Redox cycling by DsrC protein suggests reason for interaction with dissimilatory sulfite reductase

January 8, 2014
Redox cycling by DsrC protein suggests reason for interaction with dissimilatory sulfite reductase
Structure of Desulfovibrio vulgaris dissimilatory sulfite reductase DsrAB (grey) with bound (cyan) and dissociated (magenta) DsrC proteins.  DsrC sulfur atoms involved in redox cycling are shown as yellow spheres.  The reduced form of DsrC is shown.  (From the crystal structure 2v4j by Oliveira et al.)

Scientists recently isolated and characterized oxidized and reduced forms of the protein DsrC, an important step toward understanding DsrC's critical role in sulfate respiration. DsrC is known to interact closely with the essential enzyme dissimilatory sulfite reductase, or DsrAB, which catalyzes the six electron reduction of sulfite to sulfide. Thus, DsrC operates within the metabolic process by which bacterially mediated sulfate reduction generates most of the biogenic sulfide—around one gigaton annually—in the global biogeochemical sulfur cycle.

Sulfate-reducing bacteria thrive in anoxic environments, such as marine and freshwater sediments, by respiring sulfate, rather than oxygen as they consume organic compounds. The product of this metabolism is hydrogen sulfide, a toxic gas with a characteristic rotten-egg smell.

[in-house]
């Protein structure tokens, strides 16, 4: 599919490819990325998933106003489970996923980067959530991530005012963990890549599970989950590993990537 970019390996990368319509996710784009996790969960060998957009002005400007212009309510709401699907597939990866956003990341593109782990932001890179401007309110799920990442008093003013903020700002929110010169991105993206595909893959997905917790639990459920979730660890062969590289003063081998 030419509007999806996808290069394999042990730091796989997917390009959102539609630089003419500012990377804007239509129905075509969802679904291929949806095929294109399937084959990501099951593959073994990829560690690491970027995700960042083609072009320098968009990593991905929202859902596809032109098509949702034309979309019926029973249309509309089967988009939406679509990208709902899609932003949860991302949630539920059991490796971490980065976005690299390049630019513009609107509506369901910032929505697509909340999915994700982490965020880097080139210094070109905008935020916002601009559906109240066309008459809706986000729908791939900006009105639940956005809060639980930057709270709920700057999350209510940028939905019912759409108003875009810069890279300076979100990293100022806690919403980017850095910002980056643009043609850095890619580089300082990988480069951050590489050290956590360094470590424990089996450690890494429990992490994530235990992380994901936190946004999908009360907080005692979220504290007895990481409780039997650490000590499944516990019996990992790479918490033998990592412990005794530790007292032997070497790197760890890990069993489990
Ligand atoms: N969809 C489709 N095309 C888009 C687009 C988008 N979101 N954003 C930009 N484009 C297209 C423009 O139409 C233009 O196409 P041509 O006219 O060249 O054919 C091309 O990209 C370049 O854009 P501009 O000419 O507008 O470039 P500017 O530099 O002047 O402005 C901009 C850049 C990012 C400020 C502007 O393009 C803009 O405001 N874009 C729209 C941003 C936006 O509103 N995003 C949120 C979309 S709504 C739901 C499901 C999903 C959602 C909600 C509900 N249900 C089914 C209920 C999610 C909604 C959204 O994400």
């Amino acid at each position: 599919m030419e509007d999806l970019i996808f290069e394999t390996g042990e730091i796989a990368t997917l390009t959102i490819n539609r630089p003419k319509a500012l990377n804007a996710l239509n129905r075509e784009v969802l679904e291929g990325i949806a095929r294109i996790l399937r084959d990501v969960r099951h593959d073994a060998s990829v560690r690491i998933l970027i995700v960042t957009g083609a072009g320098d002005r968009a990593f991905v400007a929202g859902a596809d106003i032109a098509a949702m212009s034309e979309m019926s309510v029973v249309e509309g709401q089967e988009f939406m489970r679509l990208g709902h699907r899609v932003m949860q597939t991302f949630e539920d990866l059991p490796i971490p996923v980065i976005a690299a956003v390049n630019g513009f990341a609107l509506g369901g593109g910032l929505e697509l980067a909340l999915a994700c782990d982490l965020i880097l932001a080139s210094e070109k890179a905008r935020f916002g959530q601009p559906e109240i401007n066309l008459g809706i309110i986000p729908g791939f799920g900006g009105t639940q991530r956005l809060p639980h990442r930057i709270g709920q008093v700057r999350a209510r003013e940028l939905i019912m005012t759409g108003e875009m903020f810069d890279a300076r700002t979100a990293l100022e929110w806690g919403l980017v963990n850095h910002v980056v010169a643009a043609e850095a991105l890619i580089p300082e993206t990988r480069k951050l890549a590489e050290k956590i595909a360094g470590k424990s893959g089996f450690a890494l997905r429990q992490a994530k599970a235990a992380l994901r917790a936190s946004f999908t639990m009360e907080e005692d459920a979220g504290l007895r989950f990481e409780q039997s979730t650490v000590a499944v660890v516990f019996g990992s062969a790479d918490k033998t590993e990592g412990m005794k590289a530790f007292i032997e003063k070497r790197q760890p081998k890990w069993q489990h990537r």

The Impact

Understanding microbial sulfate respiration is important for understanding the global sulfur and carbon cycles and for quantifying carbon dioxide emissions from the biosphere. Sulfate-reducing bacteria are also the primary culprit in the development of troublesome microbial biofilms that can form on wetted ferrous metal surfaces, such as ship hulls, oil pipelines or in wastewater treatment plants. Such biofouling frequently leads to corrosion and failure of costly equipment and infrastructure. Understanding metabolism in sulfate-reducing bacteria and the role of these bacteria in biofilm communities will help researchers learn to deter biofouling and mitigate the corrosion associated with it, thereby saving governments and industry billions of dollars annually.